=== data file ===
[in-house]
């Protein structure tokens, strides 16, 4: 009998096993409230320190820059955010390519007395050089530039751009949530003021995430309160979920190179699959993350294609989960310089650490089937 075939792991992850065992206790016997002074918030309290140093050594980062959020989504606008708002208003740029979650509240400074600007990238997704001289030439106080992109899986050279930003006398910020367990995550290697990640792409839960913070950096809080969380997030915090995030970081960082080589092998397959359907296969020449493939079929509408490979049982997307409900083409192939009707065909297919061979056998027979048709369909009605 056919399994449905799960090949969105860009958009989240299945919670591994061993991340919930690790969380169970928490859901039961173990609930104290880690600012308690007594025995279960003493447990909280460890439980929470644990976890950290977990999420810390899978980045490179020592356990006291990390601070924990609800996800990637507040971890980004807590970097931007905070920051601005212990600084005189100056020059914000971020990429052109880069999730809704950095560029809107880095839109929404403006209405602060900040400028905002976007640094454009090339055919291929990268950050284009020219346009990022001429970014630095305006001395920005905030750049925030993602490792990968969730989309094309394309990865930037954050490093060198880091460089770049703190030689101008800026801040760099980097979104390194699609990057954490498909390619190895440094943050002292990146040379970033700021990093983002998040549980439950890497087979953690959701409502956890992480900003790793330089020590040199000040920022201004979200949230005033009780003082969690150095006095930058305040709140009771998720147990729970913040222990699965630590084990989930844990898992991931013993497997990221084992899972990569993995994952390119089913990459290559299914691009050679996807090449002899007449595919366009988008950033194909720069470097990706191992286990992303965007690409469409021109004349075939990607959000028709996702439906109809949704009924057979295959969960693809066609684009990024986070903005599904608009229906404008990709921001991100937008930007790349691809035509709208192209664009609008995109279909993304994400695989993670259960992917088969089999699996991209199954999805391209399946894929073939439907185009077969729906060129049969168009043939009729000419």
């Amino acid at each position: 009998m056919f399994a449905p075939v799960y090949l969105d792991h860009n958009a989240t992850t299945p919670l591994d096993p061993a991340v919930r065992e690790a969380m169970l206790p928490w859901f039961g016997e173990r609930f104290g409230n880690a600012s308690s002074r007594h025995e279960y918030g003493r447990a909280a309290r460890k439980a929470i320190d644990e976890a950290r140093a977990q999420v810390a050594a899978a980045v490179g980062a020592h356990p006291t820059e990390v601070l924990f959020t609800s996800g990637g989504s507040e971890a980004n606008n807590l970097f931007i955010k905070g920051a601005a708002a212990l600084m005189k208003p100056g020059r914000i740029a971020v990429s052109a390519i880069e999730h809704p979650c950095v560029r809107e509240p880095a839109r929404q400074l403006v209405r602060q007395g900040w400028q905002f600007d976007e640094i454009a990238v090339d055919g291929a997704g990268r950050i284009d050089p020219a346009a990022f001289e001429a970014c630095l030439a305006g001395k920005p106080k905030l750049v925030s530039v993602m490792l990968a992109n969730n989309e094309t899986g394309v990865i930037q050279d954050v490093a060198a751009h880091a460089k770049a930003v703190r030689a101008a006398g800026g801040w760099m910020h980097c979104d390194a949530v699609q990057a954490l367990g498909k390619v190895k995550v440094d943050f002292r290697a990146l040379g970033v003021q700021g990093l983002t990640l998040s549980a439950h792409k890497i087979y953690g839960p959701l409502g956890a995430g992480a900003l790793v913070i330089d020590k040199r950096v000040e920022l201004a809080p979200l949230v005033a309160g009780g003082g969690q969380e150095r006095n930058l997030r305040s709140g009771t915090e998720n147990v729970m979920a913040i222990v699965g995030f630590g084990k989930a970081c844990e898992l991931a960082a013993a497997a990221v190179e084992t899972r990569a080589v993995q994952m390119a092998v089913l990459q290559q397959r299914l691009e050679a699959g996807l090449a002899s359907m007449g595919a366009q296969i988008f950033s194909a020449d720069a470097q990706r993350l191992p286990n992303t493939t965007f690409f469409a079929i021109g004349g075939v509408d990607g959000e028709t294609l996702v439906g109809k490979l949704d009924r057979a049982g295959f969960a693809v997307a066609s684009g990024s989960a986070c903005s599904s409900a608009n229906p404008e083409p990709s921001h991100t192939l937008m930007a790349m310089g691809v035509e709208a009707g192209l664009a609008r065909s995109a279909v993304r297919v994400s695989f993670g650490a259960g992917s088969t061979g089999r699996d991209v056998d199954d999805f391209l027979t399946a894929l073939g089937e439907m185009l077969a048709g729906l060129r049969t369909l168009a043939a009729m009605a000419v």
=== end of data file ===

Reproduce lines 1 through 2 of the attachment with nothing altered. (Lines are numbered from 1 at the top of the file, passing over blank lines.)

[in-house]
């Protein structure tokens, strides 16, 4: 009998096993409230320190820059955010390519007395050089530039751009949530003021995430309160979920190179699959993350294609989960310089650490089937 075939792991992850065992206790016997002074918030309290140093050594980062959020989504606008708002208003740029979650509240400074600007990238997704001289030439106080992109899986050279930003006398910020367990995550290697990640792409839960913070950096809080969380997030915090995030970081960082080589092998397959359907296969020449493939079929509408490979049982997307409900083409192939009707065909297919061979056998027979048709369909009605 056919399994449905799960090949969105860009958009989240299945919670591994061993991340919930690790969380169970928490859901039961173990609930104290880690600012308690007594025995279960003493447990909280460890439980929470644990976890950290977990999420810390899978980045490179020592356990006291990390601070924990609800996800990637507040971890980004807590970097931007905070920051601005212990600084005189100056020059914000971020990429052109880069999730809704950095560029809107880095839109929404403006209405602060900040400028905002976007640094454009090339055919291929990268950050284009020219346009990022001429970014630095305006001395920005905030750049925030993602490792990968969730989309094309394309990865930037954050490093060198880091460089770049703190030689101008800026801040760099980097979104390194699609990057954490498909390619190895440094943050002292990146040379970033700021990093983002998040549980439950890497087979953690959701409502956890992480900003790793330089020590040199000040920022201004979200949230005033009780003082969690150095006095930058305040709140009771998720147990729970913040222990699965630590084990989930844990898992991931013993497997990221084992899972990569993995994952390119089913990459290559299914691009050679996807090449002899007449595919366009988008950033194909720069470097990706191992286990992303965007690409469409021109004349075939990607959000028709996702439906109809949704009924057979295959969960693809066609684009990024986070903005599904608009229906404008990709921001991100937008930007790349691809035509709208192209664009609008995109279909993304994400695989993670259960992917088969089999699996991209199954999805391209399946894929073939439907185009077969729906060129049969168009043939009729000419």